Features include:
– full-text search in Devanagari, English, IAST, ascii and HK
– results link to page scans
– more frequently occurring word senses are boosted higher in search results
– visually displays the MW level or depth of a word with list indentation

A HTML5 ElasticSearch Query DSL Builder

Posted by Kelvin on 16 Sep 2015 | Tagged as: programming, Lucene / Solr / Elasticsearch / Nutch

Tl;DR : I parsed ElasticSearch source and generated a HTML app that allows you to build ElasticSearch queries using its JSON Query DSL. You can see it in action here:

I really like ElasticSearch's JSON-based Query DSL – it lets you create fairly complex search queries in a relatively painless fashion.

I do not, however, fancy the query DSL documentation. I've often found it inadequate, inconsistent with the source, and at times downright confusing.

Browsing the source, I realised that ES parses JSON queries in a fairly regular fashion, which would lend itself well to regex-based parsing of the Java source in order to generate documention of the JSON 'schema'.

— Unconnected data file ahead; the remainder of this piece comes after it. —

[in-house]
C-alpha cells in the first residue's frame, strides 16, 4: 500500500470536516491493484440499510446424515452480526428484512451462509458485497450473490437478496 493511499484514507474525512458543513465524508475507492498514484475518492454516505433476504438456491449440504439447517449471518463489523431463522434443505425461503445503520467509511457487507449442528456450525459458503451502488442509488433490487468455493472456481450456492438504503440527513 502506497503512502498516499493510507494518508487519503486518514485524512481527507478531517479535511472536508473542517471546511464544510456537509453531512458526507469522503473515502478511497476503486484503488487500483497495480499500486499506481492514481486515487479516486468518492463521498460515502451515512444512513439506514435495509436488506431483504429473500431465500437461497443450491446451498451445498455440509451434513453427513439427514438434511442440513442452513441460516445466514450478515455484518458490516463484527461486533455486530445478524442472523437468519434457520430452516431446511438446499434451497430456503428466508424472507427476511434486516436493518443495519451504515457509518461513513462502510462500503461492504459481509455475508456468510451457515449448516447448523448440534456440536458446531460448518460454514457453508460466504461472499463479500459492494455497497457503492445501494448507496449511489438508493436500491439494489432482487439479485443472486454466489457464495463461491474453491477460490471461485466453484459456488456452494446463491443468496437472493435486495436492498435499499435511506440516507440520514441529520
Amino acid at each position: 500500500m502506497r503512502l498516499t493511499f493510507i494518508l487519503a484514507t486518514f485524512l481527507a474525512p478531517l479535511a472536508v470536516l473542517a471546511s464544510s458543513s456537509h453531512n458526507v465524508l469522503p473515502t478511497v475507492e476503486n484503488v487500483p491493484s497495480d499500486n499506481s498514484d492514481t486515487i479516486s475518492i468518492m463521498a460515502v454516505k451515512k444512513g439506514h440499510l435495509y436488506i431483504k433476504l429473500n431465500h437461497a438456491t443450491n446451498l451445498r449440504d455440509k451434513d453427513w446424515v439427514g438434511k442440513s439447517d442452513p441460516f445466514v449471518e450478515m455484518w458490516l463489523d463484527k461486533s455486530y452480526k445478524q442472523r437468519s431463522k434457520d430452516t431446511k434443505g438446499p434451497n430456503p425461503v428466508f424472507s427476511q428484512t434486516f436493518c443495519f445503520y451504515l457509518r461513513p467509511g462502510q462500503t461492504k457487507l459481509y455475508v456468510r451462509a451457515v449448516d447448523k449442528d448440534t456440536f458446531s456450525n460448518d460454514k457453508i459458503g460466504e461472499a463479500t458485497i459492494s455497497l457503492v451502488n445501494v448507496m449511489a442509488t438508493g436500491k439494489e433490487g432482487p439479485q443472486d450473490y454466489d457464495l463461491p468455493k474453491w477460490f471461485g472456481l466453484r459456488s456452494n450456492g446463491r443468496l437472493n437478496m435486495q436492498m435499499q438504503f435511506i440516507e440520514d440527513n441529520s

The parsing I did in Java, and the actual query builder UI is in HTML and Javascript. The Java phase outputs a JSON data model of the query DSL, which the HTML app then uses to dynamically build the HTML forms etc.

Because of the consistent naming conventions of the objects, I was also able to embed links to documentation and github source within the page itself. Very useful!

You can see the result in action here:

PS: I first did this for ES version 1.2.1, and then subsequently for 1.4.3 and now 1.7.2. The approach seems to work consistently across versions, with minor changes required in the Java backend parsing between version bumps. Hopefully this remains the case when we go to ES 2.x.

Definitive guide to routing Android and Genymotion traffic through a socks proxy

Posted by Kelvin on 16 Nov 2014 | Tagged as: programming, android

If you only need to route traffic on Android through a ssh tunnel (not proxy), just use
If all you need to do is to inspect network traffic, you can use Wireshark on Genymotion.

If however, you're on Genymotion and/or need to get Android traffic through a proxy, especially if you're trying to conduct MITM attacks or need to inspect network traffic, read-on. This article also assumes you're on either a Mac or Linux computer. Sorry, Windows users.

My requirements for this setup were:
1. inspect, save and playback network traffic